could discriminate among the six different emotions, the
data were analyzed with a discriminant function analysis.
The four physiological difference scores were the
discriminating variables and the six emotions were the
discriminated groups. The variables were entered into the
equation simultaneously, and four canonical discriminat
functions were calculated. A Wilks’ Lambda test of these
four functions was marginally statistically significant; for
lambda = .192, chi-square(20) = 29.748, p < .075. The
functions areshown in Table 2

The unstandardized canonical discriminant functions


evaluated at group means are shown in Table 3. Function
1 is defined by sadness and fear at one end and anger
and surprise at the other. Function 2 has fear and disgust
at one end and sadness at the other. Function 3 has
happiness at one end and surprise at the other. Function 4
has disgust and anger at one end and surprise at the
other. Table 3:

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To determine the effectiveness of these functions, we


used them to predict the group membership for each set
of physiological data. As shown in Table 4, two-thirds of
the cases were successfully classified

The results show the theory behind the Emotion


mouse work are fundamentally sound. The physiological
measurements were correlated to emotions using a
correlation model. The correlation model is derived from a
calibration process in which a baseline attribute-toemotion
correlation is rendered based on statistical analysis of
calibration signals generated by users having emotions
that are measured or otherwise known at calibration time.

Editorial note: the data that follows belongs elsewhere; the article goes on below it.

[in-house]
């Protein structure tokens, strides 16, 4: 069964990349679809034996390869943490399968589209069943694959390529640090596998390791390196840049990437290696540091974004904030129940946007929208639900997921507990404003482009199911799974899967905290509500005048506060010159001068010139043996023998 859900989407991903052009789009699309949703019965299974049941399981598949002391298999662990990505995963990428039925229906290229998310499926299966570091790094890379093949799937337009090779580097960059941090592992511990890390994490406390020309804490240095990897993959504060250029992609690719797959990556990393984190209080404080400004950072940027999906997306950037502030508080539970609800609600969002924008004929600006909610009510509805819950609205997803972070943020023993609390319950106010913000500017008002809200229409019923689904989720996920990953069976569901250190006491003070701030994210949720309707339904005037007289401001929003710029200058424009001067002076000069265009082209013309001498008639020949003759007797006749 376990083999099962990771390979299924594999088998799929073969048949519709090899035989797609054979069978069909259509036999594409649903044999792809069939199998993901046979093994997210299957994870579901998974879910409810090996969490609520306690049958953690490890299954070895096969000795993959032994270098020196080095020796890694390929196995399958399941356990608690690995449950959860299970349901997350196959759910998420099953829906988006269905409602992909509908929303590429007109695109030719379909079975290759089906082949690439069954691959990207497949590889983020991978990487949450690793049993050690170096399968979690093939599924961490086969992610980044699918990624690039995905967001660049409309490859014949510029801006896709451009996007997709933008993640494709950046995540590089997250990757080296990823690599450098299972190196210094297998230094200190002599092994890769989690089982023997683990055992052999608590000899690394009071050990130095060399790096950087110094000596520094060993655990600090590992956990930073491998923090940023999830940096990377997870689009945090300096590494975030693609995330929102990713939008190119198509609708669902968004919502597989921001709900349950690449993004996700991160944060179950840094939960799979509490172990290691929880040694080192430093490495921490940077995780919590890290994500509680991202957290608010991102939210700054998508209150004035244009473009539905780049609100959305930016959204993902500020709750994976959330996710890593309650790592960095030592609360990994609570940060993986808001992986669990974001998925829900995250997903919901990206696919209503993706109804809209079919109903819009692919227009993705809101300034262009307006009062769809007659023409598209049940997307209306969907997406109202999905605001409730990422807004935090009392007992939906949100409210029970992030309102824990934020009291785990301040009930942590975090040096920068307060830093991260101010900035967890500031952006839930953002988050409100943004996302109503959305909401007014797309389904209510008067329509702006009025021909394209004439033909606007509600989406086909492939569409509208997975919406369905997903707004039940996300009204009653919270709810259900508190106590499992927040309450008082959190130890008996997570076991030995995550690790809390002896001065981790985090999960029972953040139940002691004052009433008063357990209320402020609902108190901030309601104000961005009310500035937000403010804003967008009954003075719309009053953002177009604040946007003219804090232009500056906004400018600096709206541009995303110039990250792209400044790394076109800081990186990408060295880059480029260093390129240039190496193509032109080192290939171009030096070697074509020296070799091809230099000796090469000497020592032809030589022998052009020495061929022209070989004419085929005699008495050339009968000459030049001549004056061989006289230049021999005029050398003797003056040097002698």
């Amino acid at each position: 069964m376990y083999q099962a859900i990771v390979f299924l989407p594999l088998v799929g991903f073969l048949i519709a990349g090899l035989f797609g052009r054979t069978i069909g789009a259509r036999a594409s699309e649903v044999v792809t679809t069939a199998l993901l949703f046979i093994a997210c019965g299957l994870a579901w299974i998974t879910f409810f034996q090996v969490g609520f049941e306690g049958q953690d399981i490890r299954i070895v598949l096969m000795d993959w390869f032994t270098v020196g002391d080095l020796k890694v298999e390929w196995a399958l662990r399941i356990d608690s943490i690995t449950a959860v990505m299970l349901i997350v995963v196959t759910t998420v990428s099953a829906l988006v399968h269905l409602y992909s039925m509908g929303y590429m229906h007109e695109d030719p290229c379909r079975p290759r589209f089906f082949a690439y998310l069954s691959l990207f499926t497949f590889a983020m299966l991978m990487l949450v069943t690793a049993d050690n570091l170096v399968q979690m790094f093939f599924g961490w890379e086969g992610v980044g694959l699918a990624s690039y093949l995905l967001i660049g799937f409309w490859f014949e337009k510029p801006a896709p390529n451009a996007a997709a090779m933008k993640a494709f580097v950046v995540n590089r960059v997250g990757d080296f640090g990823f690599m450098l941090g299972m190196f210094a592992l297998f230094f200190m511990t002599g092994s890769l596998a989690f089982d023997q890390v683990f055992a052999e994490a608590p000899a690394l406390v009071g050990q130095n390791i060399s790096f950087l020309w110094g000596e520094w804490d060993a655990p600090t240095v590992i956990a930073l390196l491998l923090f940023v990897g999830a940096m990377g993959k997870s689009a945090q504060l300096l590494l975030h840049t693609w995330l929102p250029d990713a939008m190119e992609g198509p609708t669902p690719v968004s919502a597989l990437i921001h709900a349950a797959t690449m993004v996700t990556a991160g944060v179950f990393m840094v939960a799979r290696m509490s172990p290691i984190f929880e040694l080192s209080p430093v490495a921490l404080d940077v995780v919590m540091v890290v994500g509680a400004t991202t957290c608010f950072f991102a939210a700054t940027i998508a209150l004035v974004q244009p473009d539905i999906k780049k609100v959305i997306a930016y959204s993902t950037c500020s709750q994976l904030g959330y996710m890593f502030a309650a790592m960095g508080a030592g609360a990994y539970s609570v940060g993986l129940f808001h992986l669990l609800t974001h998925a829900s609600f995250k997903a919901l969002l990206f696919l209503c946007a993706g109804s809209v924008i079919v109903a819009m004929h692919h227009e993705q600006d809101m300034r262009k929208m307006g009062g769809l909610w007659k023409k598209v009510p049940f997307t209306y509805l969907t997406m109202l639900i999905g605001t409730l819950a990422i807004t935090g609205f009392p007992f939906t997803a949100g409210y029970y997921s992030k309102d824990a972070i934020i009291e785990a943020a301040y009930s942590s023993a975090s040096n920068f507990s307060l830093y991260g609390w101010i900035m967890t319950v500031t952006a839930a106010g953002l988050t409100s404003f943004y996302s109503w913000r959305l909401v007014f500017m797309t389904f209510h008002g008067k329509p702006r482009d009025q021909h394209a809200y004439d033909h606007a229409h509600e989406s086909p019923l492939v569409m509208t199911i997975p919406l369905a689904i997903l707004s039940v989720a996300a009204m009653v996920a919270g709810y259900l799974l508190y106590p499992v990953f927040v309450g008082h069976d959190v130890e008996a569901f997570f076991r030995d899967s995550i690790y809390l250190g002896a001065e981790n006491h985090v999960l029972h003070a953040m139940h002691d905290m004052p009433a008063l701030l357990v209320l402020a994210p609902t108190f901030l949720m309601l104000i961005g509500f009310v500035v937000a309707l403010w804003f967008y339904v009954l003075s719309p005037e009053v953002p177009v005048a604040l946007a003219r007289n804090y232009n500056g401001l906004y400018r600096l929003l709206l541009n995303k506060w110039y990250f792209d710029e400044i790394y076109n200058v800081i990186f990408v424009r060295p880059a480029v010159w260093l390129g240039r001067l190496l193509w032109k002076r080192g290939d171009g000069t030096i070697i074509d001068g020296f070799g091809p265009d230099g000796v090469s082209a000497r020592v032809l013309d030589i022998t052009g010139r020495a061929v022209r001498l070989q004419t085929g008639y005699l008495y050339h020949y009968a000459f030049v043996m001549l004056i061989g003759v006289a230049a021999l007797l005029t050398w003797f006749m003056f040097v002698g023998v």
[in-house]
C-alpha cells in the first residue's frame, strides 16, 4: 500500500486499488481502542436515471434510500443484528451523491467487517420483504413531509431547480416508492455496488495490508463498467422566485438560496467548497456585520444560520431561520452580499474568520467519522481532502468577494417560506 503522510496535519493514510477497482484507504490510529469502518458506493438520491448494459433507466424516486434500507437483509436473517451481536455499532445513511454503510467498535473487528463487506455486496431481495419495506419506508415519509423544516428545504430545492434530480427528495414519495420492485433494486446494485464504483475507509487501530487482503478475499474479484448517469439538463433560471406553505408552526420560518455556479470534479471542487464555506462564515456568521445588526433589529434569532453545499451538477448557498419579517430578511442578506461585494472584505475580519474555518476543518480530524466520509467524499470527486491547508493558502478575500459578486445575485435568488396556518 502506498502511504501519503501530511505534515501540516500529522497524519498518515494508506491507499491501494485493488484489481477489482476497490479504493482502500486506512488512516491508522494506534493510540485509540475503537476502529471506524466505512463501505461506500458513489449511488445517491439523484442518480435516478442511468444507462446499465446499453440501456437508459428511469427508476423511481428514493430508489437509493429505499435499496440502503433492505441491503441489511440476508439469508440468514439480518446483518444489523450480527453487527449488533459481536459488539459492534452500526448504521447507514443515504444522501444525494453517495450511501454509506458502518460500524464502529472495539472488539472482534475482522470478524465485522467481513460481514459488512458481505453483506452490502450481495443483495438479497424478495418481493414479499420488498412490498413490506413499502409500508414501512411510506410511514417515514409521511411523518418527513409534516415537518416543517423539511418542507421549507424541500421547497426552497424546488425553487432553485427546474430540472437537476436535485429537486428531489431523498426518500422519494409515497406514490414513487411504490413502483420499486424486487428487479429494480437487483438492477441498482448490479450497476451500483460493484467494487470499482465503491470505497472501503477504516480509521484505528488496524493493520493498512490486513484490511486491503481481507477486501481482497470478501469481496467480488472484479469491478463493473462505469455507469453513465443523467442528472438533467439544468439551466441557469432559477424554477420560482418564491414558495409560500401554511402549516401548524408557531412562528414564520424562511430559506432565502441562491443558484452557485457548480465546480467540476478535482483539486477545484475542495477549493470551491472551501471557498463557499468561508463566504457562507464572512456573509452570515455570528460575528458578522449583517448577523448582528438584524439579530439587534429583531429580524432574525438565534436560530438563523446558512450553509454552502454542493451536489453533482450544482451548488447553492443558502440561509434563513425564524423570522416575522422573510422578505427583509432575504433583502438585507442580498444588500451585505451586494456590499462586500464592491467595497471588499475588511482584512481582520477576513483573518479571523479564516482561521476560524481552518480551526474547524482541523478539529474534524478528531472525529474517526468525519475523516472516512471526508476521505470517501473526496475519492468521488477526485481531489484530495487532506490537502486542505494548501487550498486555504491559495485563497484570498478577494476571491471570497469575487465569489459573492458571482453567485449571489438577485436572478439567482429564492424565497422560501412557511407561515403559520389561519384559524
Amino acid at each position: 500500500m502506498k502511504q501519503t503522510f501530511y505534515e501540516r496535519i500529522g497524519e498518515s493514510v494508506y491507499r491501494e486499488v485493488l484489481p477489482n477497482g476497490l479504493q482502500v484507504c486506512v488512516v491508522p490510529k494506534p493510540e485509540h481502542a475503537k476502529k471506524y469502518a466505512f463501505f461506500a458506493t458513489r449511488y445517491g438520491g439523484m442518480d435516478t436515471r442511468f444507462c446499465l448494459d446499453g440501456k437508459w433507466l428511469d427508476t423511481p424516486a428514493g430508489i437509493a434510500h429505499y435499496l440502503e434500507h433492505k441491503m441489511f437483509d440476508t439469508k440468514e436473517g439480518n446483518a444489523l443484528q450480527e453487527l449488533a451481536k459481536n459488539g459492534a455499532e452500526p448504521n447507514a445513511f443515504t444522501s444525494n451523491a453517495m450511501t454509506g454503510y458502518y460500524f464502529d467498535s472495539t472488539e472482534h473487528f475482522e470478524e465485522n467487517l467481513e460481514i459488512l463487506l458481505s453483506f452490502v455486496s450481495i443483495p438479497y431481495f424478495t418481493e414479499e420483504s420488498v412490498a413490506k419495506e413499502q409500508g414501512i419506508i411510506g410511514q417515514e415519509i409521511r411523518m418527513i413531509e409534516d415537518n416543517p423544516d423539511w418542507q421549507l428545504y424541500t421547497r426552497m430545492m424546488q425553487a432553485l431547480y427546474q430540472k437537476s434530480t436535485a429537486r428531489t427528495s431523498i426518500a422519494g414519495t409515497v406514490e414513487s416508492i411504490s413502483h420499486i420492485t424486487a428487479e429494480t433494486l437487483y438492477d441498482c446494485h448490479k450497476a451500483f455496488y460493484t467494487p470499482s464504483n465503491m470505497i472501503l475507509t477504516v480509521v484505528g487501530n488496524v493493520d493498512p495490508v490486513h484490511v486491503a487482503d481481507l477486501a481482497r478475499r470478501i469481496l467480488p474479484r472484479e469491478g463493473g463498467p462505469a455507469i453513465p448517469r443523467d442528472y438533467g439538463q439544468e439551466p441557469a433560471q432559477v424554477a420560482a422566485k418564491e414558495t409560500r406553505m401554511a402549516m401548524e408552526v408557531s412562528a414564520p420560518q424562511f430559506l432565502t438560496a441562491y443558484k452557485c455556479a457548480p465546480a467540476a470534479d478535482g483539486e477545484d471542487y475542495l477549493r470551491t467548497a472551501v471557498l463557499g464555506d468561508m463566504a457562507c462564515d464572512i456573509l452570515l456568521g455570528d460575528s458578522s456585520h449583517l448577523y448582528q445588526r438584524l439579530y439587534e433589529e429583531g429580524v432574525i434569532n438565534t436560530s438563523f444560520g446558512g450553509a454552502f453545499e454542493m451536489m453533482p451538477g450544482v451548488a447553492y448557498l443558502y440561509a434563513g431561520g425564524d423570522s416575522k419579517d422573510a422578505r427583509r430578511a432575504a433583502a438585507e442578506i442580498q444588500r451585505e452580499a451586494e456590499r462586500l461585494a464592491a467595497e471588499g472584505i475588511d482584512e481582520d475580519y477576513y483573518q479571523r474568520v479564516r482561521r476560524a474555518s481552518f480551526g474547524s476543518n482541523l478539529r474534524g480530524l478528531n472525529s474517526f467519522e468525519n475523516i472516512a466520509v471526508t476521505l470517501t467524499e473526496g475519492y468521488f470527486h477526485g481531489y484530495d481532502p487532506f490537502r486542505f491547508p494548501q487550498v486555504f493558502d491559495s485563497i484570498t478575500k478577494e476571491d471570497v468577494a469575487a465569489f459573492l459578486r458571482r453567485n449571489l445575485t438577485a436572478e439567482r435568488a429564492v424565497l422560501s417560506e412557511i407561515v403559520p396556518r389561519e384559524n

Now that we have proven the method, the next step is to
improve the hardware. Instead of using cumbersome
multimeters to gather information about the user, it will
be better to use smaller and less intrusive units.

We plan to improve our infrared pulse detector which


can be placed inside the body of the mouse. Also, a
framework for the user modeling needs to be develop in
order to correctly handle all of the information after it has
been gathered. There are other possible applications for
the Emotion technology other than just increased
productivity for a desktop computer user. Other domains
such as entertainment, health and the communications
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and the automobile industry could find this technology


useful for other purposes.
3. MANUAL AND GAZE INPUT CASCADED (MAGIC)
POINTING

This work explores a new direction in utilizing eye


gaze for computer input. Gaze tracking has long been
considered as an alternative or potentially superior
pointing method for computer input. We believe that
many fundamental limitations exist with traditional gaze
pointing. In particular, it is unnatural to overload a
perceptual channel such as vision with a motor control
task. We therefore propose an alternative approach,
dubbed MAGIC (Manual And Gaze Input Cascaded)
pointing. With such an approach, pointing appears to the
user to be a manual task, used for fine manipulation and
selection. However, a large portion of the cursor
movement is eliminated by warping the cursor to the eye
gaze area, which encompasses the target. Two specific
MAGIC pointing techniques, one conservative and one
liberal, were designed, analyzed, and implemented with
an eye tracker we developed. They were then tested in a
pilot study. This early stage exploration showed that the
MAGIC pointing techniques might offer many advantages,
including reduced physical effort and fatigue as compared
to traditional manual pointing, greater accuracy and
naturalness than traditional gaze pointing, and possibly
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faster speed than manual pointing. The pros and cons of